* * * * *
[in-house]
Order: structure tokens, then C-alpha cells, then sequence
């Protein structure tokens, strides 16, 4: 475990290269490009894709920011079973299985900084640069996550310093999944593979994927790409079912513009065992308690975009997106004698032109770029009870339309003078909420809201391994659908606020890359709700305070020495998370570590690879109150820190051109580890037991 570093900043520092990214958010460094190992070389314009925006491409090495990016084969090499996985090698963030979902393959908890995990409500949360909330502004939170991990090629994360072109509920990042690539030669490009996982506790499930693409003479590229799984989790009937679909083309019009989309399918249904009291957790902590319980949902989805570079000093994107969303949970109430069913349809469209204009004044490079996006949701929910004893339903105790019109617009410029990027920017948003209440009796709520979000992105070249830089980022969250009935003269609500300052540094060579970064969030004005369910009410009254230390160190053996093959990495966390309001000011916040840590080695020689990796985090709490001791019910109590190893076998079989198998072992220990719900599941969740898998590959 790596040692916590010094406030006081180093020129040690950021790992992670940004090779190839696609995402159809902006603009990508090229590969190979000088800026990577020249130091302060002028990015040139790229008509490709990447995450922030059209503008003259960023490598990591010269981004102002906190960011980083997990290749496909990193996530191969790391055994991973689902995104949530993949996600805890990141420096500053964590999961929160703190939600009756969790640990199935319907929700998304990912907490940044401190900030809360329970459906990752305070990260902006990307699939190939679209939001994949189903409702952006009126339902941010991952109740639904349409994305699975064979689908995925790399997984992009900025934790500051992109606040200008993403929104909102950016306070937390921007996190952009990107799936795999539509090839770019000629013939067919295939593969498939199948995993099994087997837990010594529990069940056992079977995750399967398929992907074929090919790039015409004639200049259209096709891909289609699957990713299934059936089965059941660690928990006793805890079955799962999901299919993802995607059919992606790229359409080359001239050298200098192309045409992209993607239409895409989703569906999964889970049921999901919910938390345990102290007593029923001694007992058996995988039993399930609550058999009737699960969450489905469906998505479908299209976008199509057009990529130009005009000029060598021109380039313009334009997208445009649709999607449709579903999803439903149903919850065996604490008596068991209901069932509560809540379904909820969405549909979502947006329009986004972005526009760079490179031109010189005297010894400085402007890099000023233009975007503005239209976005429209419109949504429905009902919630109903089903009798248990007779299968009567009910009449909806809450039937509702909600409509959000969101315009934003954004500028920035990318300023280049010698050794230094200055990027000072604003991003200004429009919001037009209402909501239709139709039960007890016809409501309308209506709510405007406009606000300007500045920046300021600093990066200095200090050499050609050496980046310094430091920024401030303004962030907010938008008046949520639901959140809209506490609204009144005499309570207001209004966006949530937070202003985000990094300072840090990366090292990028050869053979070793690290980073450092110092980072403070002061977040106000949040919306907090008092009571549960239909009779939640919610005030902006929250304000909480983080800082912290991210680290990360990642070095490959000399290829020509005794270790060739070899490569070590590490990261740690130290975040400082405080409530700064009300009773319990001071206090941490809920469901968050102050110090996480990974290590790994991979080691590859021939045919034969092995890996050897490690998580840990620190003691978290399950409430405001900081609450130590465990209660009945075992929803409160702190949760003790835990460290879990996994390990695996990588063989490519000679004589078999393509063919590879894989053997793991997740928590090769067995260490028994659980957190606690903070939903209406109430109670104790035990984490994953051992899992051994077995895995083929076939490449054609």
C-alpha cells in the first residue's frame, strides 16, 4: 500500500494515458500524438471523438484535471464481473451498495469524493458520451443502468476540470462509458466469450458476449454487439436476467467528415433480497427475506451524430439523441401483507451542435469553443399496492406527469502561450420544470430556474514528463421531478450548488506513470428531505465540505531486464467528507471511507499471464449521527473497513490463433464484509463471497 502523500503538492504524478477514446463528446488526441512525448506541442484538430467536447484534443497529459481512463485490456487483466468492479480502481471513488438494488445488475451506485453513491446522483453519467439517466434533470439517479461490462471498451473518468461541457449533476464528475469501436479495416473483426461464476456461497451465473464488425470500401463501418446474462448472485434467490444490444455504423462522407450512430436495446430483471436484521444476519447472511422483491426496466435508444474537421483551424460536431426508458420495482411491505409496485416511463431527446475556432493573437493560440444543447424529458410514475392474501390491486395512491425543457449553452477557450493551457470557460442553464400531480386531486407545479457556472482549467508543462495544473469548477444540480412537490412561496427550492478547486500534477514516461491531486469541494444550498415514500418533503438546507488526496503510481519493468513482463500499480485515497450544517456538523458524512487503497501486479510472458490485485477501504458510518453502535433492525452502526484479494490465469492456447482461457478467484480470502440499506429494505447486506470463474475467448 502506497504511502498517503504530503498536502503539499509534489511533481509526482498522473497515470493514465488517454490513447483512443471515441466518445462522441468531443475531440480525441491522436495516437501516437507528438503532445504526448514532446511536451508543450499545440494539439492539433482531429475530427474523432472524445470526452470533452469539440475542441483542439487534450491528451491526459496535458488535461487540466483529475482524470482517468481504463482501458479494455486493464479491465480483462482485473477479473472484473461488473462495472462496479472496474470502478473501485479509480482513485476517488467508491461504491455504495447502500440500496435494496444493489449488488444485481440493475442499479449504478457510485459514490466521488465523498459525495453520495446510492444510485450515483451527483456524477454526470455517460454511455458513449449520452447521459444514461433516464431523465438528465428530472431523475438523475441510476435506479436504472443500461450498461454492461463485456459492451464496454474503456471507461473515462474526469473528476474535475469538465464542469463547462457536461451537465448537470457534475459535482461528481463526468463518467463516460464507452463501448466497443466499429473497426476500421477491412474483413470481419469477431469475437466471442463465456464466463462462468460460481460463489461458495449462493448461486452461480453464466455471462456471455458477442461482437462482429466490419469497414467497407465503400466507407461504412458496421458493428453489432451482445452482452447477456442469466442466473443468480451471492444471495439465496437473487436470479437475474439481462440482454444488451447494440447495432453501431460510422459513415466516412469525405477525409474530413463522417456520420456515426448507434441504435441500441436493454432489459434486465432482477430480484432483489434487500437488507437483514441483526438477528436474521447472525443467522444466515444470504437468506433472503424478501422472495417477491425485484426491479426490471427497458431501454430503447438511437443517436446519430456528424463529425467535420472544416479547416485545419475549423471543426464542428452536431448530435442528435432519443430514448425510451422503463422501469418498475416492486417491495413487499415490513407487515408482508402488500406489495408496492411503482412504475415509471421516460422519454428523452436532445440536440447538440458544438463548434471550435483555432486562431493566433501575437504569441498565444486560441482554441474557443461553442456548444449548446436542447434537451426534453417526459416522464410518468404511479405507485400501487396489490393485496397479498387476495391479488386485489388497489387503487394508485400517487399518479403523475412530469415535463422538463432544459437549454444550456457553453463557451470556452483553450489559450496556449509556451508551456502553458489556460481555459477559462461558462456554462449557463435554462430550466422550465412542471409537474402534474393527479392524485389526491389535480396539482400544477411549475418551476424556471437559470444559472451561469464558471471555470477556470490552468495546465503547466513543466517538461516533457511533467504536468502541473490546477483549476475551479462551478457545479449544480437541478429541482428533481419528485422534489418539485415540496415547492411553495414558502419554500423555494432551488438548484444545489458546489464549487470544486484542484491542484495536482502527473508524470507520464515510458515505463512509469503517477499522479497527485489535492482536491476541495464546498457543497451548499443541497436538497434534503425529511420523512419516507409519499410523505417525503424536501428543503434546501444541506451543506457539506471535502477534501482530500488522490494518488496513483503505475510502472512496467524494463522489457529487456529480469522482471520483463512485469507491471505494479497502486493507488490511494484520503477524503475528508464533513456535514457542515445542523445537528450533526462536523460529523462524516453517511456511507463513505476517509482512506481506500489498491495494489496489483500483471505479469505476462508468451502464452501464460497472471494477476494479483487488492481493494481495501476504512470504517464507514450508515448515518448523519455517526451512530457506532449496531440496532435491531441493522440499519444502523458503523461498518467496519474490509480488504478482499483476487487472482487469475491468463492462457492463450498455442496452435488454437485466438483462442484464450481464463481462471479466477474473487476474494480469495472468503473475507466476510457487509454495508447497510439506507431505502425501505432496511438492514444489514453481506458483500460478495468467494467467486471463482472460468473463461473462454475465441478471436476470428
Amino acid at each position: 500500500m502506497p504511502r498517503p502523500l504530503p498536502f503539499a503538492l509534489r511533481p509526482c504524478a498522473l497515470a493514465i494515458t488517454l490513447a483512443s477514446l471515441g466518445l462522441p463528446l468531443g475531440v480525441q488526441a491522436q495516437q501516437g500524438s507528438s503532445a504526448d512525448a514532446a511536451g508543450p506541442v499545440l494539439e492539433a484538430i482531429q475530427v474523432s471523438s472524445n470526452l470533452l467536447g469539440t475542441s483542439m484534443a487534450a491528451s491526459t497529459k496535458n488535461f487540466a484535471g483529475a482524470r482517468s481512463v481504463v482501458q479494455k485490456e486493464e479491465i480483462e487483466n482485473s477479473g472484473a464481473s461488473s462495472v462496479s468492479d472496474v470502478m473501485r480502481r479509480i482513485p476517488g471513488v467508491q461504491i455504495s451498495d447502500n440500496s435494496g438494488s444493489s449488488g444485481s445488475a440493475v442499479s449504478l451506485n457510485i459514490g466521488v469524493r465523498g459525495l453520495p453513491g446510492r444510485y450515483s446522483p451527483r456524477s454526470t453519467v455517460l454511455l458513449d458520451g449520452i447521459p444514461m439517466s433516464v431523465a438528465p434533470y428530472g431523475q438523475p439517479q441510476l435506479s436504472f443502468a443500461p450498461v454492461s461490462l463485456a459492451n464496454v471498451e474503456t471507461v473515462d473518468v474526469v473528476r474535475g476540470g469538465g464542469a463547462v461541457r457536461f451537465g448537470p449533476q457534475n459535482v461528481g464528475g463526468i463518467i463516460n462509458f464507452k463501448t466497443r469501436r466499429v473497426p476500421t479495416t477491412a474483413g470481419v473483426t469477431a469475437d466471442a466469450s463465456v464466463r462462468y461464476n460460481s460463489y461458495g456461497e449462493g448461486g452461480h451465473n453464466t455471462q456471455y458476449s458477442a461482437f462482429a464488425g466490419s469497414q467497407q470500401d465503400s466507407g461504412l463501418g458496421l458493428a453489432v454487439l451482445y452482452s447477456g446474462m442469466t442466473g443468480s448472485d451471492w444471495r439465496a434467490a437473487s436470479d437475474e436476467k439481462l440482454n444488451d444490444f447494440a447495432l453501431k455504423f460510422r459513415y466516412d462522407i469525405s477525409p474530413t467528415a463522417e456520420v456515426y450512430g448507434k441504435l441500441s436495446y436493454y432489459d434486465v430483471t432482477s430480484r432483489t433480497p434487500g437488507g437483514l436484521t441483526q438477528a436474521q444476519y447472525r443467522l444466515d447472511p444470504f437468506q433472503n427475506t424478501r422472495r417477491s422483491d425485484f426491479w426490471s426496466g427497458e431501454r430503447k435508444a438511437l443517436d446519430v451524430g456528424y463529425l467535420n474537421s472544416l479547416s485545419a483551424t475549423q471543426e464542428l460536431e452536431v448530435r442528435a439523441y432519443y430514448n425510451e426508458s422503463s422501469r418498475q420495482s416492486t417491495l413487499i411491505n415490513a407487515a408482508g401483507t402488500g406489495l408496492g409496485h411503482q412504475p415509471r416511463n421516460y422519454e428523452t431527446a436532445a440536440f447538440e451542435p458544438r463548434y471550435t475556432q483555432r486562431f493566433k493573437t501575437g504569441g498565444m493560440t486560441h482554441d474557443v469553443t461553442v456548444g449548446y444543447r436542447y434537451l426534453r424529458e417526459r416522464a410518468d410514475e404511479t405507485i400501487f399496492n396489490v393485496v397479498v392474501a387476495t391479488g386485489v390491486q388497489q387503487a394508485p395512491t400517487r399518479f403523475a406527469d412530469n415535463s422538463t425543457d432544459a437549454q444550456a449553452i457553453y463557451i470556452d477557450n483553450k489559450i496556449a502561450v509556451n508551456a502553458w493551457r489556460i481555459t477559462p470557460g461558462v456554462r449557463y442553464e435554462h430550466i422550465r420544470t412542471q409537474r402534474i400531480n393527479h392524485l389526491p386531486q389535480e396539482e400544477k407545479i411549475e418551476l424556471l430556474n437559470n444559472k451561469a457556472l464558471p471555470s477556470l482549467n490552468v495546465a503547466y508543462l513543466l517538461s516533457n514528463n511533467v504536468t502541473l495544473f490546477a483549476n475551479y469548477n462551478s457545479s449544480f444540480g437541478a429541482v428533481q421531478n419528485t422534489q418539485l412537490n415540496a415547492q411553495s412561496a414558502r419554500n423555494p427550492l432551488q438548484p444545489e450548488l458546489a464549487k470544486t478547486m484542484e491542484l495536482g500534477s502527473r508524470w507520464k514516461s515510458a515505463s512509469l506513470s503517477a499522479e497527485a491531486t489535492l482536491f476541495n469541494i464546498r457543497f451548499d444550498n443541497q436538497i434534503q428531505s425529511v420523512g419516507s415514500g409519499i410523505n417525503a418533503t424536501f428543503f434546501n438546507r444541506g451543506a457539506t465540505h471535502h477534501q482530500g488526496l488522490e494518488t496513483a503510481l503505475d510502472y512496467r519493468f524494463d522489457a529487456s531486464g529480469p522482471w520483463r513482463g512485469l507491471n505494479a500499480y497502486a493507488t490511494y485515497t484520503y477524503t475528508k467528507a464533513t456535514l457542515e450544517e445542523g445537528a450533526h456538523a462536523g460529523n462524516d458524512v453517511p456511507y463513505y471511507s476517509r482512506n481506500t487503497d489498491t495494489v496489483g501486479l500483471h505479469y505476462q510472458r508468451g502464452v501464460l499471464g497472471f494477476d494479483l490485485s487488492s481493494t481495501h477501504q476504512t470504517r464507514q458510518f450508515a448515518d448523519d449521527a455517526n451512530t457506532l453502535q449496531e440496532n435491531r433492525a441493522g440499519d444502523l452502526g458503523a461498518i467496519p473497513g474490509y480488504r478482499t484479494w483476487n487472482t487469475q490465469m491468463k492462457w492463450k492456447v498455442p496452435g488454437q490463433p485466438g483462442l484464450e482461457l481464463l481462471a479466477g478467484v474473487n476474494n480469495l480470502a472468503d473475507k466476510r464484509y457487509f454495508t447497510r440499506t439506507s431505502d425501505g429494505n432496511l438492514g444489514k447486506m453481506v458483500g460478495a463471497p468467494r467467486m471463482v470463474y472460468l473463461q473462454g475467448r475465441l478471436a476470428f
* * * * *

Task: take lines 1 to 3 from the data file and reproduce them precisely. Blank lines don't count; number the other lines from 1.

[in-house]
Order: structure tokens, then C-alpha cells, then sequence
């Protein structure tokens, strides 16, 4: 475990290269490009894709920011079973299985900084640069996550310093999944593979994927790409079912513009065992308690975009997106004698032109770029009870339309003078909420809201391994659908606020890359709700305070020495998370570590690879109150820190051109580890037991 570093900043520092990214958010460094190992070389314009925006491409090495990016084969090499996985090698963030979902393959908890995990409500949360909330502004939170991990090629994360072109509920990042690539030669490009996982506790499930693409003479590229799984989790009937679909083309019009989309399918249904009291957790902590319980949902989805570079000093994107969303949970109430069913349809469209204009004044490079996006949701929910004893339903105790019109617009410029990027920017948003209440009796709520979000992105070249830089980022969250009935003269609500300052540094060579970064969030004005369910009410009254230390160190053996093959990495966390309001000011916040840590080695020689990796985090709490001791019910109590190893076998079989198998072992220990719900599941969740898998590959 790596040692916590010094406030006081180093020129040690950021790992992670940004090779190839696609995402159809902006603009990508090229590969190979000088800026990577020249130091302060002028990015040139790229008509490709990447995450922030059209503008003259960023490598990591010269981004102002906190960011980083997990290749496909990193996530191969790391055994991973689902995104949530993949996600805890990141420096500053964590999961929160703190939600009756969790640990199935319907929700998304990912907490940044401190900030809360329970459906990752305070990260902006990307699939190939679209939001994949189903409702952006009126339902941010991952109740639904349409994305699975064979689908995925790399997984992009900025934790500051992109606040200008993403929104909102950016306070937390921007996190952009990107799936795999539509090839770019000629013939067919295939593969498939199948995993099994087997837990010594529990069940056992079977995750399967398929992907074929090919790039015409004639200049259209096709891909289609699957990713299934059936089965059941660690928990006793805890079955799962999901299919993802995607059919992606790229359409080359001239050298200098192309045409992209993607239409895409989703569906999964889970049921999901919910938390345990102290007593029923001694007992058996995988039993399930609550058999009737699960969450489905469906998505479908299209976008199509057009990529130009005009000029060598021109380039313009334009997208445009649709999607449709579903999803439903149903919850065996604490008596068991209901069932509560809540379904909820969405549909979502947006329009986004972005526009760079490179031109010189005297010894400085402007890099000023233009975007503005239209976005429209419109949504429905009902919630109903089903009798248990007779299968009567009910009449909806809450039937509702909600409509959000969101315009934003954004500028920035990318300023280049010698050794230094200055990027000072604003991003200004429009919001037009209402909501239709139709039960007890016809409501309308209506709510405007406009606000300007500045920046300021600093990066200095200090050499050609050496980046310094430091920024401030303004962030907010938008008046949520639901959140809209506490609204009144005499309570207001209004966006949530937070202003985000990094300072840090990366090292990028050869053979070793690290980073450092110092980072403070002061977040106000949040919306907090008092009571549960239909009779939640919610005030902006929250304000909480983080800082912290991210680290990360990642070095490959000399290829020509005794270790060739070899490569070590590490990261740690130290975040400082405080409530700064009300009773319990001071206090941490809920469901968050102050110090996480990974290590790994991979080691590859021939045919034969092995890996050897490690998580840990620190003691978290399950409430405001900081609450130590465990209660009945075992929803409160702190949760003790835990460290879990996994390990695996990588063989490519000679004589078999393509063919590879894989053997793991997740928590090769067995260490028994659980957190606690903070939903209406109430109670104790035990984490994953051992899992051994077995895995083929076939490449054609």